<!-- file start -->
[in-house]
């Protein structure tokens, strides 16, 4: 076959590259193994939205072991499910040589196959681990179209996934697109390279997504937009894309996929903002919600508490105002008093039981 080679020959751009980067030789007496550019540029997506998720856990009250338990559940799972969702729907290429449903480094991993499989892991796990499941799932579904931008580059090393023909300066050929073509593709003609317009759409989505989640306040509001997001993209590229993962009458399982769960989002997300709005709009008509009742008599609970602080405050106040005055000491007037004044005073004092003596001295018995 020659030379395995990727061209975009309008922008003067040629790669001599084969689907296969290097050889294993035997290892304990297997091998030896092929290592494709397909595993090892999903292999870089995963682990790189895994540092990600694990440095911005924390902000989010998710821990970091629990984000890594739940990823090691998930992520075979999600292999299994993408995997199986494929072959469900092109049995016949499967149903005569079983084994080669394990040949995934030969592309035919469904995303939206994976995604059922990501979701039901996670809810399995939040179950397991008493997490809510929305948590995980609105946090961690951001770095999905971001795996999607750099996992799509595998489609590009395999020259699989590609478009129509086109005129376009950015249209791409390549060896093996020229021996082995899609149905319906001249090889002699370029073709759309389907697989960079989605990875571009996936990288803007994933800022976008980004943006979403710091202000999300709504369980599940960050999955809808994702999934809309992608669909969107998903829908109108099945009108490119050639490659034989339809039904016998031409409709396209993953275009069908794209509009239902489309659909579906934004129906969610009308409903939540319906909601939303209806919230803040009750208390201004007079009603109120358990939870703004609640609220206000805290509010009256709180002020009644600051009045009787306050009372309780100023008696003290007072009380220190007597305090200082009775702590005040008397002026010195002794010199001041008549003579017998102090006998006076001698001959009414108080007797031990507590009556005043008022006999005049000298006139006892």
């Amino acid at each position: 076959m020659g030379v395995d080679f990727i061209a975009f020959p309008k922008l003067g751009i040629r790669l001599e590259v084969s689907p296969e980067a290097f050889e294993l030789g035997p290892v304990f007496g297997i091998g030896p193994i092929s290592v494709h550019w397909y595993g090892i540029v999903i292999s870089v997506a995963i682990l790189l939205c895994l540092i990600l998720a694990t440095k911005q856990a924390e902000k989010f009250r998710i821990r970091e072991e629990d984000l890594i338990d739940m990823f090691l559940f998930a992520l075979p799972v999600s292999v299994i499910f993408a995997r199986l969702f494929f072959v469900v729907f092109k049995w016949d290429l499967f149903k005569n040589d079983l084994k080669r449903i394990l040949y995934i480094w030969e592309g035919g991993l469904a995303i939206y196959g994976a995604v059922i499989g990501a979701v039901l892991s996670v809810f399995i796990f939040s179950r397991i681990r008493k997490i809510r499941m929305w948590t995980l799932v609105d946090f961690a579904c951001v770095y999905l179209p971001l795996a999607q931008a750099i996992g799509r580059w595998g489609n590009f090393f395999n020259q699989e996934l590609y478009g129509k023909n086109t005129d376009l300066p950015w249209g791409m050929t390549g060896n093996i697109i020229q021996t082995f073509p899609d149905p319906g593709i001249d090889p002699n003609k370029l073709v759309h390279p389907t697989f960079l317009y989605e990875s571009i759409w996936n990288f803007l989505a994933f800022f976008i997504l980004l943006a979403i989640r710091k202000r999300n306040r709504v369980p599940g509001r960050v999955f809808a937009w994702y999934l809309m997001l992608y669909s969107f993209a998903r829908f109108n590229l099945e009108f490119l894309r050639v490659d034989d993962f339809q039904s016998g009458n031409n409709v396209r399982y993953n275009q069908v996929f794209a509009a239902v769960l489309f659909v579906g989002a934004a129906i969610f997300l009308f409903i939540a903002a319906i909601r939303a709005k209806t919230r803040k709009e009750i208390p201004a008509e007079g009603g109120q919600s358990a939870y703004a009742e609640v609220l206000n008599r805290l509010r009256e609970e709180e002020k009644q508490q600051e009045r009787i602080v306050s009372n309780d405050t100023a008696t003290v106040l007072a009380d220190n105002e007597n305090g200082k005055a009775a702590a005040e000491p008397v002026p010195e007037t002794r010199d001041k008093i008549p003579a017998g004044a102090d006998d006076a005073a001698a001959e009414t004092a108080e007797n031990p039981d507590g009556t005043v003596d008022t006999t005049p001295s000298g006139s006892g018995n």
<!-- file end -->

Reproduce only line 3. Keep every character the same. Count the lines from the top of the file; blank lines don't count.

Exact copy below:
């Amino acid at each position: 076959m020659g030379v395995d080679f990727i061209a975009f020959p309008k922008l003067g751009i040629r790669l001599e590259v084969s689907p296969e980067a290097f050889e294993l030789g035997p290892v304990f007496g297997i091998g030896p193994i092929s290592v494709h550019w397909y595993g090892i540029v999903i292999s870089v997506a995963i682990l790189l939205c895994l540092i990600l998720a694990t440095k911005q856990a924390e902000k989010f009250r998710i821990r970091e072991e629990d984000l890594i338990d739940m990823f090691l559940f998930a992520l075979p799972v999600s292999v299994i499910f993408a995997r199986l969702f494929f072959v469900v729907f092109k049995w016949d290429l499967f149903k005569n040589d079983l084994k080669r449903i394990l040949y995934i480094w030969e592309g035919g991993l469904a995303i939206y196959g994976a995604v059922i499989g990501a979701v039901l892991s996670v809810f399995i796990f939040s179950r397991i681990r008493k997490i809510r499941m929305w948590t995980l799932v609105d946090f961690a579904c951001v770095y999905l179209p971001l795996a999607q931008a750099i996992g799509r580059w595998g489609n590009f090393f395999n020259q699989e996934l590609y478009g129509k023909n086109t005129d376009l300066p950015w249209g791409m050929t390549g060896n093996i697109i020229q021996t082995f073509p899609d149905p319906g593709i001249d090889p002699n003609k370029l073709v759309h390279p389907t697989f960079l317009y989605e990875s571009i759409w996936n990288f803007l989505a994933f800022f976008i997504l980004l943006a979403i989640r710091k202000r999300n306040r709504v369980p599940g509001r960050v999955f809808a937009w994702y999934l809309m997001l992608y669909s969107f993209a998903r829908f109108n590229l099945e009108f490119l894309r050639v490659d034989d993962f339809q039904s016998g009458n031409n409709v396209r399982y993953n275009q069908v996929f794209a509009a239902v769960l489309f659909v579906g989002a934004a129906i969610f997300l009308f409903i939540a903002a319906i909601r939303a709005k209806t919230r803040k709009e009750i208390p201004a008509e007079g009603g109120q919600s358990a939870y703004a009742e609640v609220l206000n008599r805290l509010r009256e609970e709180e002020k009644q508490q600051e009045r009787i602080v306050s009372n309780d405050t100023a008696t003290v106040l007072a009380d220190n105002e007597n305090g200082k005055a009775a702590a005040e000491p008397v002026p010195e007037t002794r010199d001041k008093i008549p003579a017998g004044a102090d006998d006076a005073a001698a001959e009414t004092a108080e007797n031990p039981d507590g009556t005043v003596d008022t006999t005049p001295s000298g006139s006892g018995n």